Wednesday, January 4, 2012

Encryption and DropBox: Comparing TrueCrypt and BoxCryptor

If you’re a DropBox user, you may have heard about the security weakpoints associated with their cloud storage service (or any such service):

  1. DropBox has had security issues that left users’ information exposed to hackers for hours at a time. Could it happen again? Certainly.
  2. DropBox staff have the ability to access your files without your knowledge. They have acknowledged that essentially the only thing between their staff and your data are internal company policies. This is much weaker than zero-knowledge systems like SpiderOak, where it is not even technically possible for staff to access users’ files without the user’s key.

Even knowing these weaknesses, I use DropBox anyway. Having access to some (not all, obviously) potentially sensitive files on multiple computers/phones is helpful enough for me to find some way to mitigate the security risks.

It’s important to note that if you’re putting sensitive files on DropBox purely as a backup solution, you should just stop. Find some other way to back those files up. But if, like me, you find it extremely helpful to have access to certain moderately sensitive files from multiple devices, you should find a way to add a layer or two of security to those files before storing them on a cloud service like DropBox.

There are two good ways that I have found to do this. Both are free, and neither involve sending any of your data or keys to an additional third party — all the magic happens on your computer or device. However, there are trade-offs associated with each.

The TrueCrypt Option

The most commonly offered solution is to place your sensitive files in a TrueCrypt volume and save that volume file into your DropBox.


  • TrueCrypt is open source, making it the most trustworthy and future-proof option
  • For extremely sensitive info, TrueCrypt allows you to maintain plausible deniability.


  • There is currently no way to use or access TrueCrypt volumes on your phone. This is true both for iPhones and Android phones.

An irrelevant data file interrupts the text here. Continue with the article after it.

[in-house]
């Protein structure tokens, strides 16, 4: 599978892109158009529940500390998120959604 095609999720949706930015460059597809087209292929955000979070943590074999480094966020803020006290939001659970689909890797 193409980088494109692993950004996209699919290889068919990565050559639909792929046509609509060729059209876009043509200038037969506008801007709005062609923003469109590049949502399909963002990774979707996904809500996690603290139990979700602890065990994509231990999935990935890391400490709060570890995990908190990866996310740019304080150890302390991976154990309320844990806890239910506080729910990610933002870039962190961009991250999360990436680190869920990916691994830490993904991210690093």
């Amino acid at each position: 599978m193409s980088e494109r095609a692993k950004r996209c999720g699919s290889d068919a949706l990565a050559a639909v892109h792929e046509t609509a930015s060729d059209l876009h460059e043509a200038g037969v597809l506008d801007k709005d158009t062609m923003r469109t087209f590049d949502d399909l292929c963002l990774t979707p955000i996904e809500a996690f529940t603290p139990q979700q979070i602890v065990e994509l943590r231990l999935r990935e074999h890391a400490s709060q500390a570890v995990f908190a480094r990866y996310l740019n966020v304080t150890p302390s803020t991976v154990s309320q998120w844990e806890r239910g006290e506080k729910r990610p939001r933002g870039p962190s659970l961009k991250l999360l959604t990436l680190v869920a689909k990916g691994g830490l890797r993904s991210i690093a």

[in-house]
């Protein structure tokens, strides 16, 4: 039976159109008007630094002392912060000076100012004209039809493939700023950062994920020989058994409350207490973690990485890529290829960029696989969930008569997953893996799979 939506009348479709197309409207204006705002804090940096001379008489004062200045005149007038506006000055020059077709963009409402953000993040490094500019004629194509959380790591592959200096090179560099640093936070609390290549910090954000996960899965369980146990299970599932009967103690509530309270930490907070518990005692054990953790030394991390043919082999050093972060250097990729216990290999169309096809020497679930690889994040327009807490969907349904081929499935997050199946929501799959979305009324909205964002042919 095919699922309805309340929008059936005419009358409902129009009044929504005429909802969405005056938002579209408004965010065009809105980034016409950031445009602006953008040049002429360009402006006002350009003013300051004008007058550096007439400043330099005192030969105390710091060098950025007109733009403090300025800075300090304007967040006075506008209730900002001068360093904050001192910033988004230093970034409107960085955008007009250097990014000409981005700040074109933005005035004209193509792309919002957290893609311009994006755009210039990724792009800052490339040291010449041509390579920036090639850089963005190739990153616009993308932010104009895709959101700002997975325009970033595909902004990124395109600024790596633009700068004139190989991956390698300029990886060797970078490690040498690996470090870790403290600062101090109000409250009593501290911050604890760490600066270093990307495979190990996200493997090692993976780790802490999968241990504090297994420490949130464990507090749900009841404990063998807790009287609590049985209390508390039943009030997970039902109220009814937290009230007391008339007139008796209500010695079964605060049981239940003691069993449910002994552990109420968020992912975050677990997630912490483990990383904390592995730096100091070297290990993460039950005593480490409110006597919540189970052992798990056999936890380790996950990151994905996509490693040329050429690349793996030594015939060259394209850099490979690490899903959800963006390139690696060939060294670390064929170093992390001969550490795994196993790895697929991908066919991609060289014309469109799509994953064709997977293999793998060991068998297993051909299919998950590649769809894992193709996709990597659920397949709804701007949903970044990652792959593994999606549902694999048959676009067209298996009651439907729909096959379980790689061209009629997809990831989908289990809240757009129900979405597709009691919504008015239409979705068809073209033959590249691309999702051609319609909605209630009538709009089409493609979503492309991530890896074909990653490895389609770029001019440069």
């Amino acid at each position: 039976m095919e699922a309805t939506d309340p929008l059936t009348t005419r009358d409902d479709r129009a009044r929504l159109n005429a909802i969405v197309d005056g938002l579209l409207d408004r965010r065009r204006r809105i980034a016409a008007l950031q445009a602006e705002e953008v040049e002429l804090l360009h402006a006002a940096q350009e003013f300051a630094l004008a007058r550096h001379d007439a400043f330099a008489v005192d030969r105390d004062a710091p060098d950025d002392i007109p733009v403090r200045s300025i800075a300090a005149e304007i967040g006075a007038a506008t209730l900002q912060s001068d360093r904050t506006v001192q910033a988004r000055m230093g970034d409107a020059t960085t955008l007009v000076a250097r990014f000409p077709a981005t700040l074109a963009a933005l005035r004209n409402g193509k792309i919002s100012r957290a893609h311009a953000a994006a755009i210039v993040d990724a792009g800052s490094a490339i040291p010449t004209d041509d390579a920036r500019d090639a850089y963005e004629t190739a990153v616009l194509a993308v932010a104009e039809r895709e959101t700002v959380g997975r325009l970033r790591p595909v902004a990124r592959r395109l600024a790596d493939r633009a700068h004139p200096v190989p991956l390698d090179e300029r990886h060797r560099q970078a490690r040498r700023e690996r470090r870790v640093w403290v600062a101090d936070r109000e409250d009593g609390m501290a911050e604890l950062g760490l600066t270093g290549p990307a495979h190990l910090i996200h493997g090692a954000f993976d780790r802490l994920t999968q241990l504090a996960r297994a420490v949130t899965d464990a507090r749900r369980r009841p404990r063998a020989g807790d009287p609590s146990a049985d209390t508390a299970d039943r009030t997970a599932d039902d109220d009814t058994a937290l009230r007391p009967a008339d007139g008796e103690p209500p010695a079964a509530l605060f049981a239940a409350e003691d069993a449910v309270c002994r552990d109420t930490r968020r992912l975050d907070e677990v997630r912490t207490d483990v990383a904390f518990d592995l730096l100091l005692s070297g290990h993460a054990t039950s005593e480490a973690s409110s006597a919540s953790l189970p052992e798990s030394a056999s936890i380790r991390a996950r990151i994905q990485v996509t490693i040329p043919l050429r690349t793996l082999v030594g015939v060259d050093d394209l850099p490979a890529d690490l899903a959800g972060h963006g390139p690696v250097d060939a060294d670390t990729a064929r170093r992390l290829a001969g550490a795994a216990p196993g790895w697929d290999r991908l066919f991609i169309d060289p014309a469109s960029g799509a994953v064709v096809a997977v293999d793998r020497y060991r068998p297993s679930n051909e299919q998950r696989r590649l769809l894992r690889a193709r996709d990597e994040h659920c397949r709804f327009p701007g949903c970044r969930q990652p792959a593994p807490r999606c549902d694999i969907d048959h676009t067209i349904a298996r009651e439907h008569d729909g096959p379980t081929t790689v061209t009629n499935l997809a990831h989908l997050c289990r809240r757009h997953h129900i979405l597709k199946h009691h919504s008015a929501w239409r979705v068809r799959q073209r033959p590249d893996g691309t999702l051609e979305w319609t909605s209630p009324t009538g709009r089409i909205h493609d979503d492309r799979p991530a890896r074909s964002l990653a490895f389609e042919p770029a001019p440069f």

• TrueCrypt volumes need to be given a fixed size at the time of creation, forcing you to guess how big it’ll need to be in the future and usually resulting in wasted space.
  • You need to be careful not to have the volume “mounted” on more than one computer at a time to avoid corrupting it. Because there’s nothing to prevent you from doing this, you can easily end up corrupting the volume or creating a lot of large “conflict copies” of the volume by accident if you forget this.
  • Because DropBox can’t back up changes to any of your encrypted files until you actually unmount the whole volume, you have to remember to unmount it periodically, which can be cumbersome.

The BoxCryptor option

BoxCryptor is a newer solution that works by encrypting individual files on your computer, before they are sent to DropBox. Like TrueCrypt, the software runs on both Windows and Mac OS.


  • BoxCryptor has an Android and an iPhone version of their software, making it possible to access encrypted DropBox files from your phone.
  • The software has limited compatibility with the open-source EncFS encrypted file system, making it at least somewhat future-proof
  • File-level encryption makes it much less clumsy to use, and allows DropBox to sync encrypted files just as seamlessly as normal files, and without additional likelihood of conflicts where multiple computers are involved.


  • The iPhone app is $8 for non-commercial use. This seems stupidly high, considering the Windows and Mac versions are free and they have no back-end infrastructure to maintain.
  • No form of plausible deniability is available in either the desktop or mobile versions of the software.
  • BoxCryptor is not open-source, so ultimately your trust in the software comes down to your faith in Robert Freudenreich’s ability to correctly implement the security algorithms, to keep maintaining the software, and not to spy on his users. I’m not saying he’s untrustworthy, just that non-open software comes with risks and weaknesses. The security community at large does not have a way of thoroughly and independently evaluating the software, and that represents a security weakness, for one. Furthermore, if Robert or his company lose interest in the software (which can happen for any of a dozen reasons) you will need to take notice and migrate to another solution before you lose all ability to support the now-defunct software.


Conversation Communications said...

I'm still debating this quandary.

Teddy said...

It is possible to access TrueCrypt volumes on Android. There is an app called EDS which lets you open TrueCrypt volumes, even ones in DropBox.

I believe I saw a similar app for iOS devices.